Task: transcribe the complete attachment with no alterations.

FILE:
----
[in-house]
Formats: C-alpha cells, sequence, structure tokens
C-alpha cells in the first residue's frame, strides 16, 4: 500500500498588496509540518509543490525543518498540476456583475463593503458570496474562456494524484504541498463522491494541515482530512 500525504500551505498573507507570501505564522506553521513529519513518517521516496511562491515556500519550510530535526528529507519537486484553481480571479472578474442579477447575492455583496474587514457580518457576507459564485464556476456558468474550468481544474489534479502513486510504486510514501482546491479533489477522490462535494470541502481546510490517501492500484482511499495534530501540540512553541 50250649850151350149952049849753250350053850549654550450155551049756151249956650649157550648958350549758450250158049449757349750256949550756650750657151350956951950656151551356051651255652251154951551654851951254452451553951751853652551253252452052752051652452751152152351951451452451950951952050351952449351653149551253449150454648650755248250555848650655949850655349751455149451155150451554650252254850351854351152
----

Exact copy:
[in-house]
Formats: C-alpha cells, sequence, structure tokens
C-alpha cells in the first residue's frame, strides 16, 4: 500500500498588496509540518509543490525543518498540476456583475463593503458570496474562456494524484504541498463522491494541515482530512 500525504500551505498573507507570501505564522506553521513529519513518517521516496511562491515556500519550510530535526528529507519537486484553481480571479472578474442579477447575492455583496474587514457580518457576507459564485464556476456558468474550468481544474489534479502513486510504486510514501482546491479533489477522490462535494470541502481546510490517501492500484482511499495534530501540540512553541 50250649850151350149952049849753250350053850549654550450155551049756151249956650649157550648958350549758450250158049449757349750256949550756650750657151350956951950656151551356051651255652251154951551654851951254452451553951751853652551253252452052752051652452751152152351951451452451950951952050351952449351653149551253449150454648650755248250555848650655949850655349751455149451155150451554650252254850351854351152